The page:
Der Spiegel panics: ‘Right-wing extremism: Germany’s new Islamophobia boom’

Stachus is one of Munich’s nicest squares. It is rich in tradition and filled with pedestrians — and perfect for Michael Stürzenberger’s purposes.

Hand balled into a fist, he paces back and forth and screams, “The Koran is the most dangerous book in the world.” Because a couple dozen people have come to demonstrate against Stürzenberger, police officers in bullet-proof vests are watching over the area.

A decade ago, Stürzenberger, 49, was the spokesperson for the Munich office of the Christian Social Union (CSU), the Bavarian sister party of Chancellor Angela Merkel’s Christian Democratic Union.

But since 2012 he has been active in a splinter party called Die Freiheit (The Freedom), of which he was elected federal chairman three months ago. He preaches hate against Islam and compares the Koran to Hitler’s Mein Kampf.

In this 2011 photo, former Die Freiheit (The Freedom) Party Chairman Rene Stadtkewitz stands alongside Dutch far-right politician Geert Wilders and Oskar Freysinger of the Swiss People’s Party at a rally for Die Freiheit. The party is part of the German anti-Islam movement.

For two years now, he’s been collecting signatures opposing the planned construction of an Islamic center in Munich. He has already held over one hundred anti-Islam rallies.

The Freiheit leader isn’t alone. Several supporters, have joined him on Stachus, some carrying signs such as “No mosque on Stachus,” or “Stop the enemies of democracy.” Stürzenberger screams that Sharia instructs men to hit women. His voice cracks. “We don’t want that in Bavaria!” A retiree asks where he can sign “against Islam.”

For most Munich residents, Stürzenberger’s verbal assaults are an embarrassment. CSU city councilwoman Marian Hoffman compares his incitements to the “droning speeches of the Nazis.”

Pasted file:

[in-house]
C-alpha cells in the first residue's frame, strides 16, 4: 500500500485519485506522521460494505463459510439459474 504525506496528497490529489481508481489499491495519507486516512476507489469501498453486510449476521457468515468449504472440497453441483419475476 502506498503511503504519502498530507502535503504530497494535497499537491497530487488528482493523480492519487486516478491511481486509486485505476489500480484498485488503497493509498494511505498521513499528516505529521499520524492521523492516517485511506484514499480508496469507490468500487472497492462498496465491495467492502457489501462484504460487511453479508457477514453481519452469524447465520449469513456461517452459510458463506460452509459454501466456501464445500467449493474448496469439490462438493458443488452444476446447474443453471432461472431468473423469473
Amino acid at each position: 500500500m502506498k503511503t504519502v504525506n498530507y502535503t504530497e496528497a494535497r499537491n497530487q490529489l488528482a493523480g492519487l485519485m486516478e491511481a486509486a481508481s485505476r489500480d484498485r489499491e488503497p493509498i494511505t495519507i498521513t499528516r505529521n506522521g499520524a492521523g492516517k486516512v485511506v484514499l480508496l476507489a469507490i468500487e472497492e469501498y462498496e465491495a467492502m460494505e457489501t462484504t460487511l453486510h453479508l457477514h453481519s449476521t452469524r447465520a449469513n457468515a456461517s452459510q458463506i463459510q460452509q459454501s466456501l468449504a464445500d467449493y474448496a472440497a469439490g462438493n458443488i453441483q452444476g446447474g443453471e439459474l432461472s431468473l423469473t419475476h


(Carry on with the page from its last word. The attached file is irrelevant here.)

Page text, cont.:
The city government of Mayor Christian Ude, a member of the center-left Social Democrats, is worried about possible conflict during the upcoming local elections. Munich, he says, has become the focus of “experimentation” by radical anti-Islamists with the right-wing populists from Die Freiheit testing whether or not their attacks on the Muslim minority have majority appeal.

If Stürzenberger gathers enough signatures for a citizens’ initiative against the mosque, it would send a signal across Bavaria and beyond that Muslims are not welcome…  [Article is in English.]

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And so on, a long hysterical rant. How do they know what “most Munich residents” think? Later in the article they say:

According to a study by the Friedrich Ebert Foundation, 56% of Germans consider Islam to be an “archaic religion, incapable of fitting into modern life” and many believe religious freedom for Muslims should be “substantially restricted.”

That would seem to contradict their statement. But Germany is relatively new to serious consideration of Islam-skeptics and this article has a frantic tone. The website Politically Incorrect (a German language site despite its title) comes in for a large share of criticism. And they do not neglect the NPD Party (successor to the now-banned Nazi Party), implying the new anti-Islamists are more or less Nazis.